After all the flashpoints and controversies, the trophies won and red cards, the impassioned defences and public rows, Roberto Mancini wore a weary and rueful expression.
Speaking to BBC Match of the Day following Manchester City’s frustrating 0-0 draw at Queens Park Rangers in January 2013 – a result that pushed a hard-earned Premier League title further back in the direction of Manchester United – the Italian confirmed his compatriot Mario Balotelli would join AC Milan on an initial loan.
“I think that this is a good chance for Mario to come back in Italy. I am very sorry because we love him as a guy and a player,” Mancini said.
“We are so sad in this moment. I think he will miss me… not only me, but all the journalists. For you he was very important.”
The quip tagged on at the end – mirth never was or is far away from Balotelli – could not shift the sense of sorrow and sadness.
Mancini had made this lavishly gifted performer, only ever a couple of flicks and tricks away from self-destruction, his project. A few weeks earlier, the man who coached a teenage Balotelli at Inter, said he would give the striker “another 100 chances” following an infamous training ground bust-up. Suddenly, it was all over.
Well, it was until Tuesday, when Mancini faced his first news conference as Italy head coach.
“I hope that I can be the person who brings Italy back to a significant triumph,” he said, before adding to the surprise of no one in particular, “I will certainly speak with Balotelli also.”
— Manchester City (@ManCity) 28 May 2015
WHY ALWAYS HIM?
What is striking about Mancini’s relationship with Balotelli, especially when considering the 53-year-old’s reputation as a tough task master to whom few players warm, is the enduring affection from the older man.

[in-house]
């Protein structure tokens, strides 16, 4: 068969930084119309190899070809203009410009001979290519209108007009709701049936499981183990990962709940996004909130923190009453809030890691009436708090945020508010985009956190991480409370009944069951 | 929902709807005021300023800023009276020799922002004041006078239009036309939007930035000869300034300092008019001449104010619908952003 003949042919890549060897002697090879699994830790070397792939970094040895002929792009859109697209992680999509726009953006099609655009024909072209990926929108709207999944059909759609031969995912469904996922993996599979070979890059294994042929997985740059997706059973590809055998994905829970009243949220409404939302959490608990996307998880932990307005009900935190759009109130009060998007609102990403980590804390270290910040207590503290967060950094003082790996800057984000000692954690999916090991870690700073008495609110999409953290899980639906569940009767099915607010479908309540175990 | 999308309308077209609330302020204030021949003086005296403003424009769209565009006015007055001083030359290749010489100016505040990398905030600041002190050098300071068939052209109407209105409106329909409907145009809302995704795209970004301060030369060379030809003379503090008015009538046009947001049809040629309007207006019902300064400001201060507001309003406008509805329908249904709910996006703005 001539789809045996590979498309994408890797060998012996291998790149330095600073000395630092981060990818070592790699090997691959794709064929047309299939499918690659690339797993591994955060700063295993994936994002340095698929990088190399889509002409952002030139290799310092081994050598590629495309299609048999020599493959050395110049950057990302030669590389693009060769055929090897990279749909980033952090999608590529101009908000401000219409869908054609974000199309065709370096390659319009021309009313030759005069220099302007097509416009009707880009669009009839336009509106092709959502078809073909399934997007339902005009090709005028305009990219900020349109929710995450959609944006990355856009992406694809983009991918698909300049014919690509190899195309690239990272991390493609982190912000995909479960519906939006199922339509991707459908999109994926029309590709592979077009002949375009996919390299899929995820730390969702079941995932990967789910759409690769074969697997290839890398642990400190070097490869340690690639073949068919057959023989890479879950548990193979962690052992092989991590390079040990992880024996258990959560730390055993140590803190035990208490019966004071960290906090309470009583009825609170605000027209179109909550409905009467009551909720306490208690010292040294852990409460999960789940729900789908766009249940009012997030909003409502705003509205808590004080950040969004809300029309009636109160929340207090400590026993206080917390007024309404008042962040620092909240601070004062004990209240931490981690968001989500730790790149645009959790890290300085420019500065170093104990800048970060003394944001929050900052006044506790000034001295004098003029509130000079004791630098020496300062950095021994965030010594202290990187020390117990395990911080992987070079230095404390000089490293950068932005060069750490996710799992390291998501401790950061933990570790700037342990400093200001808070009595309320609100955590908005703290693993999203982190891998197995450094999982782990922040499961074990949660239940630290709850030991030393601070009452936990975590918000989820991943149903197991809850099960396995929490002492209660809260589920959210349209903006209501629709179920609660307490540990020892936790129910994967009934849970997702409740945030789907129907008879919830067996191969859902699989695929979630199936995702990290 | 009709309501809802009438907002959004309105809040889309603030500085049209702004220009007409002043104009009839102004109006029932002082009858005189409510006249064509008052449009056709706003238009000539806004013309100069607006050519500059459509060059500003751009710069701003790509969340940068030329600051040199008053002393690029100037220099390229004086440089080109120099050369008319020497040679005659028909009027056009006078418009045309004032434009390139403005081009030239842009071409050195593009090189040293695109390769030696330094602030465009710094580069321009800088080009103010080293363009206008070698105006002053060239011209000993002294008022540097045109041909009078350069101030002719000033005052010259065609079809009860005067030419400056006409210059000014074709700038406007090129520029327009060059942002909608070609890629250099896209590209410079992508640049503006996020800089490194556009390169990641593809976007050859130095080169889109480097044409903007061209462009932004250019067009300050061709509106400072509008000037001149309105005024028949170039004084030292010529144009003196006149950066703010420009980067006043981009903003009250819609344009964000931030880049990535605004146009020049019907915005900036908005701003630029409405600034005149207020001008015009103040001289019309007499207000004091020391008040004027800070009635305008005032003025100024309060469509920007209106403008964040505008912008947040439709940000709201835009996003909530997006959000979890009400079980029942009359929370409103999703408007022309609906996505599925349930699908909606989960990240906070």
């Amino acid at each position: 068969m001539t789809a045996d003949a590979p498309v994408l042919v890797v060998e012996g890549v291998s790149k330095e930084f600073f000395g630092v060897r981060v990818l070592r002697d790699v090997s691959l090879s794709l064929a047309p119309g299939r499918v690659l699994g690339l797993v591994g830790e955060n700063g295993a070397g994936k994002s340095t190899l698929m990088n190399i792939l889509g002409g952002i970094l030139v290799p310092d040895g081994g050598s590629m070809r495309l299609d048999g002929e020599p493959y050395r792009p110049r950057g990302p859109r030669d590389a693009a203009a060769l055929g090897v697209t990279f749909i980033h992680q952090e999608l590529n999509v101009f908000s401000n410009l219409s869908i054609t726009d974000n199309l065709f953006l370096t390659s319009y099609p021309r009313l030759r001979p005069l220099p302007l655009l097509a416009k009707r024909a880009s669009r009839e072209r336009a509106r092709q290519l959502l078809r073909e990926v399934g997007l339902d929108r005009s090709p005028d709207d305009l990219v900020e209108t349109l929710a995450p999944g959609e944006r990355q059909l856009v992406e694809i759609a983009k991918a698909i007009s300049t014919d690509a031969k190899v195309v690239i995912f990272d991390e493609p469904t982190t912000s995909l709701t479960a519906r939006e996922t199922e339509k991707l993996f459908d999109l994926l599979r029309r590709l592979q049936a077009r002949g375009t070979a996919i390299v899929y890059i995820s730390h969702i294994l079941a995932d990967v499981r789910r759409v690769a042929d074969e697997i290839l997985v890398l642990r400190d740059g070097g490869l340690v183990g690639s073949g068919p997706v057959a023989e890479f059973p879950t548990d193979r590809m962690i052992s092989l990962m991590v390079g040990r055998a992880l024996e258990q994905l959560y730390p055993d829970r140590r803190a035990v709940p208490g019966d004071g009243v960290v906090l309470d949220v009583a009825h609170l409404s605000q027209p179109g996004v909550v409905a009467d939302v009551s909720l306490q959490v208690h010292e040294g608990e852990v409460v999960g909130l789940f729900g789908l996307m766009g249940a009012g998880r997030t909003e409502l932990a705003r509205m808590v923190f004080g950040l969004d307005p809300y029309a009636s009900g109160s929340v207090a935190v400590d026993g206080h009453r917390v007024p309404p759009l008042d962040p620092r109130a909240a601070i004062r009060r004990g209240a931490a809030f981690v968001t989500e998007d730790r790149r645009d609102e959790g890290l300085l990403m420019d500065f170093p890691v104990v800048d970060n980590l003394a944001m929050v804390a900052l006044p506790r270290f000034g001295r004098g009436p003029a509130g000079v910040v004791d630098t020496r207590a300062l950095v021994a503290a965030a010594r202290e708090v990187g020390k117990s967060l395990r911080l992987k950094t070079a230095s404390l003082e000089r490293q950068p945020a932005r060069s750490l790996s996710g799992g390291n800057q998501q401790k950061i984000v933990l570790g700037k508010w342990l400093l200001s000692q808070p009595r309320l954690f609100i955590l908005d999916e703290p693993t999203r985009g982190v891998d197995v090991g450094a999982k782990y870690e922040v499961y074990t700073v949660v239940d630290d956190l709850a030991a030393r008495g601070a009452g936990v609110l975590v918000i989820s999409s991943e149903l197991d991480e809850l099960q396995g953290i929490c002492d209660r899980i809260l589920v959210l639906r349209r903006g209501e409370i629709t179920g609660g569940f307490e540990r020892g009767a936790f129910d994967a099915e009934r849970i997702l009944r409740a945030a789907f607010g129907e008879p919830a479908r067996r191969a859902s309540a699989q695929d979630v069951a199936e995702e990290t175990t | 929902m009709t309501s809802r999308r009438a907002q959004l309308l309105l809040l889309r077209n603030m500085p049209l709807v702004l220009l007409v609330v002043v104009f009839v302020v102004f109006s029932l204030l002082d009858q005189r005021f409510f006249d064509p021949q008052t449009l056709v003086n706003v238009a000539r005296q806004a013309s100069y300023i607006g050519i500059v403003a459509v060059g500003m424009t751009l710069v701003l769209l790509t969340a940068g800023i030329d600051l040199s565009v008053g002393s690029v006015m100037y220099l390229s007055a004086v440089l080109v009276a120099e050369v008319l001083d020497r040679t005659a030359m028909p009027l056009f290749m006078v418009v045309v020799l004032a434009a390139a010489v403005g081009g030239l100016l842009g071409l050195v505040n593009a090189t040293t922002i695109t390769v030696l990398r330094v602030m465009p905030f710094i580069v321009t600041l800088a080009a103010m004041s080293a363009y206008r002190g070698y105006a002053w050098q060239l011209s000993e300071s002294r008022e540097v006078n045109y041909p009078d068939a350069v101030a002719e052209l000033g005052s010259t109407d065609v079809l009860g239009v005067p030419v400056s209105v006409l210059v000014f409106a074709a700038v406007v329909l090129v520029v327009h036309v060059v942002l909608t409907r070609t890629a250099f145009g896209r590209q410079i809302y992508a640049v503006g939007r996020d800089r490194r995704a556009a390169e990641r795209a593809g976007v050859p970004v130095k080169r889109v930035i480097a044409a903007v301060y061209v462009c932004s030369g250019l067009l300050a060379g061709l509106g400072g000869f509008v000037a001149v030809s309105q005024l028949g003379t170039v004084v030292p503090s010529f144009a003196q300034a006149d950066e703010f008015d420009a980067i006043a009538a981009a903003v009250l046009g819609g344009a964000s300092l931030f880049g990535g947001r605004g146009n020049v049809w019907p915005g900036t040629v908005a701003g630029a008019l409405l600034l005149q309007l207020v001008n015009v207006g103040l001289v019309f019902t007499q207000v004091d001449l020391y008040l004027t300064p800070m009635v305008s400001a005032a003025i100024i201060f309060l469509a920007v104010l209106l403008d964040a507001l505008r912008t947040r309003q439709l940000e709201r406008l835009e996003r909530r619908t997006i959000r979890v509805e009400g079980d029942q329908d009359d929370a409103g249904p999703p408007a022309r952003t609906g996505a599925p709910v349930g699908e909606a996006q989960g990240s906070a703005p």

Part coach, part surrogate father, he’s never truly cross; just disappointed.
In 2016, when telling L’Equipe about his unseemly grapple with Balotelli on City’s training pitches before that switch to Milan, Mancini ended up repeatedly calling him a “phenomenon”.
He was referring to the 6-1 derby win at Manchester United, where Balotelli shrugged off a fireworks mishap from the night before in his own bathroom to coolly give City the lead, unveiled an iconic t-shirt slogan and spearheaded a defining triumph. He forced Jonny Evans into a red card and opened the floodgates with City’s second.
That Old Trafford lunchtime, it was easy to see what all the fuss was about and why it was maybe worth tolerating the accompanying madness. All the Balotelli hallmarks were there – the intelligent, pacey movement; the power and strength; the deft touches and the precise, no-backlift finishing. All wrapped up in a non-negotiable layer of mischief.
“That day, it was like Mario was grown up, an adult, and all the others were children,” Mancini said.
— Manchester City (@ManCity) 23 October 2017
There were other fleeting and irresistible glimpses of what the man-child might look like as a fully-fledged grown up. Take when Balotelli demolished Germany almost single-handedly in the semi-final of Euro 2012, or his impeccable man-of the-match showing in an FA Cup semi-final win over United a year earlier.
Leading the line in the injury absence of Carlos Tevez, Balotelli played like an esteemed veteran in a 1-0 win. Then, at full-time, he decided to entertain himself away from his celebrating team-mates by winding up Rio Ferdinand. Mancini pulled him away from the fracas.
Mancini and Balotelli were a double act City fans adored. Mancini because of where he promised to take them and Balotelli because he offered a brilliantly surreal reminder of the club’s days as a freewheeling circus at Maine Road.
WHY HIM NOW?
Somewhere along the way, during a sapping spell at Liverpool and underwhelming second coming at Milan, the fun stopped. Manchester memories of wads of cash, piles of parking tickets and shopping trips for a trampoline and a Scalextric were replaced by more prosaic concerns.
Amid persistent injuries, lost form and rock-bottom confidence, Balotelli even started missing penalties. His two seasons at Nice under the shrewd Lucien Favre have been restorative and pretty prolific, with 43 goals, but the 27-year-old has not played international football since the 2014 World Cup. A rumoured move to Marseille could light the fuse on the fireworks again, for better or worse.
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